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My Son the Fanatic

Bland and gloomy

By Zarminae Ansari

Directed by Udayan Prasad

Written by Hanif Kureishi

With Om Puri, Akbar Kurtha, Rachel Griffiths

I am a huge fan of Hanif Kureishi, who wrote the screenplay of this movie based on one of his short stories. He also wrote the screenplay for the award-winning My Beautiful Laundrette. You can probably guess that I am heading towards a big “but” -- and you’re right. This movie is a disappointment. While Kureishi usually makes keen observations about the South Asian immigrant experience in Great Britain, My Son the Fanatic simply isn’t such an enjoyable movie.

It is set in a one-time booming industrial town, now derelict, having suffered the same fate as many others in the UK. The town’s main employer, the textile mill, shut down and left unemployment in its wake, as well as gaping holes in the urban and psychological landscape along with multitudes of immigrants from the British colonies who had been brought in as cheap labor. Racism is rampant and blatant against the immigrants.

The gloomy backdrop of an economically depressed English town in My Beautiful Laundrette was enlivened by the sparkling dialogue and an array of interesting, unconventional, and unpredictable characters, but this movie simply doesn’t lift one out of the gloom and despair.

Its redeeming quality is the performance of the main character. The acclaimed Indian actor Om Puri (City of Joy), who is best known for his performances in Indian art films, carries the whole movie. Possessing a strikingly expressive, heavily pockmarked face, Puri is an unforgettable actor, whose performances have earned him accolades.

Puri plays Pervez, a Pakistani immigrant who becomes a cab driver when the textile mill he worked in closes down -- and he continues doing that for 25 years. Desperate for his son Farid (Akbar Kurtha) to be truly assimilated, he tries to arrange Farid’s marriage with the local Police Chief’s daughter. Then comes turmoil in the form of his son’s conversion to Islam and his own growing friendship with a local prostitute Bettina (Rachel Griffiths).

Disillusioned by both the society he was born in and the one that refuses to accept him, Farid finds the higher purpose and sense of belonging he craves with a group of other young men who have turned to the religion of their forefathers. Whiskey-drinking Pervez has long since given up any outward allegiance to the faith, so when he discovers his son’s obsession with “a return to purity,” he has no idea what to do.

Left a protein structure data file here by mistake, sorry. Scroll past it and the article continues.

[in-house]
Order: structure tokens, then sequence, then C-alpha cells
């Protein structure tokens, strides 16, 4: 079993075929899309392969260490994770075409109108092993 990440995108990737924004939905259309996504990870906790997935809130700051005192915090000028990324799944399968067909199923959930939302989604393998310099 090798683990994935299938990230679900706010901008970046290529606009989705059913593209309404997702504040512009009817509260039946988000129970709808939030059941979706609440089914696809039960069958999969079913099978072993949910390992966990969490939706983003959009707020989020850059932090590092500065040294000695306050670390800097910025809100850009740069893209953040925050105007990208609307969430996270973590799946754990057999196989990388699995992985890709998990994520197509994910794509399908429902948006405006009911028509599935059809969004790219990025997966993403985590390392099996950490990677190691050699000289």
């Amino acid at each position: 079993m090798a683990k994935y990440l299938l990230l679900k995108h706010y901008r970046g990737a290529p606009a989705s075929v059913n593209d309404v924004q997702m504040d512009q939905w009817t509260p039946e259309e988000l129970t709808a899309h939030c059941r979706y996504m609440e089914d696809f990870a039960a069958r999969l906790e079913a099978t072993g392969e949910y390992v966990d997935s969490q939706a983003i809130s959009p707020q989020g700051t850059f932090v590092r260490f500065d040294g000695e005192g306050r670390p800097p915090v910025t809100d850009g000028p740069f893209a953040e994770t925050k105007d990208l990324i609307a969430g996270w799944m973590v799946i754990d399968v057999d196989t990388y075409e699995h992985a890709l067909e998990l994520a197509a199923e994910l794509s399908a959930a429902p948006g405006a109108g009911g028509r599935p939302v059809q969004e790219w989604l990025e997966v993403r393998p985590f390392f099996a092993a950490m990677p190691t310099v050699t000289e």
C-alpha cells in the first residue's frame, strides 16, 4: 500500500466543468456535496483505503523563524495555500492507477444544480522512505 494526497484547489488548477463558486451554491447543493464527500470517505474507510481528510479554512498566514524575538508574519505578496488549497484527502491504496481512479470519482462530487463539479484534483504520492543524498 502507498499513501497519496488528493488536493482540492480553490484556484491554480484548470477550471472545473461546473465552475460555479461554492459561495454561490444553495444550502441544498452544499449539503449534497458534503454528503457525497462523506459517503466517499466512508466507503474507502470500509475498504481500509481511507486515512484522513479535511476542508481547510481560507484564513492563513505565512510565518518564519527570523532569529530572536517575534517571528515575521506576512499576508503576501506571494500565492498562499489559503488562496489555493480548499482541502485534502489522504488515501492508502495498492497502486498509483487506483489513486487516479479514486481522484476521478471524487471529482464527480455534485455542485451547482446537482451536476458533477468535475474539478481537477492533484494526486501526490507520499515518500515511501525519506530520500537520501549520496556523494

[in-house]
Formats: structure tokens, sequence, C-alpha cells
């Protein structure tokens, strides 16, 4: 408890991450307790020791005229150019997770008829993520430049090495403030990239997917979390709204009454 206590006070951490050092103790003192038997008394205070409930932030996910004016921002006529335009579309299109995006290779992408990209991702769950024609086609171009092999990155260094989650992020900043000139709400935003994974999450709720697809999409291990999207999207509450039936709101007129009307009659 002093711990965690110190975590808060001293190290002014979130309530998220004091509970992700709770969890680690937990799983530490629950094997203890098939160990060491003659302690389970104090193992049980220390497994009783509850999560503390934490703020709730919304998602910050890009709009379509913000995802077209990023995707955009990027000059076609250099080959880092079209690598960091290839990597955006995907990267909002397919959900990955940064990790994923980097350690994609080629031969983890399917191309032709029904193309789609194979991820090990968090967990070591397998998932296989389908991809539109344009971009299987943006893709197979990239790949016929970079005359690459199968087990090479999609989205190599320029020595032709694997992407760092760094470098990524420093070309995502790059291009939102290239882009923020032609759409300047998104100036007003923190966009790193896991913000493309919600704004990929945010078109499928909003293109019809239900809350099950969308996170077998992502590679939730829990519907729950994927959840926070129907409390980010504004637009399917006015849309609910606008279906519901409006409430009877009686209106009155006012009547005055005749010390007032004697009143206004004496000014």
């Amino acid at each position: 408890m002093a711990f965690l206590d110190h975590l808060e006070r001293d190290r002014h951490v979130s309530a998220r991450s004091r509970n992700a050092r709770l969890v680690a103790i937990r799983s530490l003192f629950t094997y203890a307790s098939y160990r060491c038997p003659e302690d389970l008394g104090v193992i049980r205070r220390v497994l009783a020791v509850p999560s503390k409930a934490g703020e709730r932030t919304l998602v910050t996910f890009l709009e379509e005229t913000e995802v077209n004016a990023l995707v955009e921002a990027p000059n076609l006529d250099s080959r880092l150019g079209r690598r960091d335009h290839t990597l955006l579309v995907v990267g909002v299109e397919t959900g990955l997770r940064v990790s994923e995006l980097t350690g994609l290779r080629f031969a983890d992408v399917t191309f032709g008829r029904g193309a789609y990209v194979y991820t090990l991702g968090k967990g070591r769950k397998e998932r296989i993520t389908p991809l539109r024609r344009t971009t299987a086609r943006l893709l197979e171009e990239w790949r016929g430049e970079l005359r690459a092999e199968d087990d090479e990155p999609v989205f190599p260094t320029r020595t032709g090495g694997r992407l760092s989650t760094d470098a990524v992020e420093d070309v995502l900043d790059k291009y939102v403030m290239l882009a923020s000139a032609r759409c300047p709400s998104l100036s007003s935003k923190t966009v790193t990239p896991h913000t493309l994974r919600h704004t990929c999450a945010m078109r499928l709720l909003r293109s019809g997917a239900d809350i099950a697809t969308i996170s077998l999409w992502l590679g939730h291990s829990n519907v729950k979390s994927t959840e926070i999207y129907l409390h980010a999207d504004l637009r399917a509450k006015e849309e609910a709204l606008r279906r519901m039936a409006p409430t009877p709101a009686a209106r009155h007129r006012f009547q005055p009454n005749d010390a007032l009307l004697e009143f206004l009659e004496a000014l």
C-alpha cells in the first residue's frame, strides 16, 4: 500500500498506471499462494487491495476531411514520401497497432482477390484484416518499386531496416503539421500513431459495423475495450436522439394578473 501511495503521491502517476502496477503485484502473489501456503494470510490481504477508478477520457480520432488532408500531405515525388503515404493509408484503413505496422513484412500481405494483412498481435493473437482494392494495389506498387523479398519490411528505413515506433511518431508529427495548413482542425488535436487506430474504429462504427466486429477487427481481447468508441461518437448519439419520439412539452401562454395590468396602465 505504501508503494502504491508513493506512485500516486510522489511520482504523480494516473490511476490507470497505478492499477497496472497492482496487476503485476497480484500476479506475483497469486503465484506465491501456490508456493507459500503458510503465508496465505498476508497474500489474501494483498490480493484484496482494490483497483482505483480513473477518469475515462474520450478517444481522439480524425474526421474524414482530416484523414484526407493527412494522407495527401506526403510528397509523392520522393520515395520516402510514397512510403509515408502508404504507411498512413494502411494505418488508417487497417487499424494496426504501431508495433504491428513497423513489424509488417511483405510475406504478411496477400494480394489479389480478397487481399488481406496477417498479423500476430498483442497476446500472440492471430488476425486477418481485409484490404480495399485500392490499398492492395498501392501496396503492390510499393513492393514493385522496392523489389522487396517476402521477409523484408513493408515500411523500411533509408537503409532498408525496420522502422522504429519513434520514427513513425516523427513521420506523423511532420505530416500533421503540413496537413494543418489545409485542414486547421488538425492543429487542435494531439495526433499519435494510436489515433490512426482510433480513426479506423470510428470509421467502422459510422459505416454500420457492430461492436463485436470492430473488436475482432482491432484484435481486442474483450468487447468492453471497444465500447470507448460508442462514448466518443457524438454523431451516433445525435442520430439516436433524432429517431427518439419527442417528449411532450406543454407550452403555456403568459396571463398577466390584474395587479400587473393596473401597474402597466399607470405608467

Kureishi is known for turning stereotypes on their head. Here the conservative is the son, not the father. Pervez is an upright family man, yet he befriends a prostitute and eventually falls in love with her. Sounds interesting. Unfortunately, it isn’t. Far from being uplifting, the romance is doomed, almost pathetic, and as miserable as the surrounding town and society -- and we need to endure that for an hour and a half.

It is all same old, same old. In fact, Kureishi, who usually creates rather nuanced characters, seems to speckle the landscape of this depressingly bland movie with cardboard characters; he also resorts to stereotypes which are unworthy of him. Not that there is no truth to them (after all, stereotypes happen because of a recurrence or the perception of recurrence of certain traits), but they are stereotypes nonetheless.

Frankly, I can’t decide whether Kureishi is patronizing in his implication that tradition, culture, and religion can only be manifested in extremes and are “backward” -- or that it is the natural result of the failure of modern society. It seems to be the former, because Kureishi’s anti-religious bias becomes obvious in his caricatured treatment of a religious sentiment. The movie lacks an effective middle ground.

Then there is the seemingly gratuitous nudity. If the movie was trying to convey a sense of revulsion to reflect Pervez’s son’s revulsion with the society -- he succeeded. At times, the director seemed more interested in providing titillating glimpses of prostitutes than artistic cinematography.

At the end of the movie, I almost wished I had gone to see something like Wild Wild West. Almost.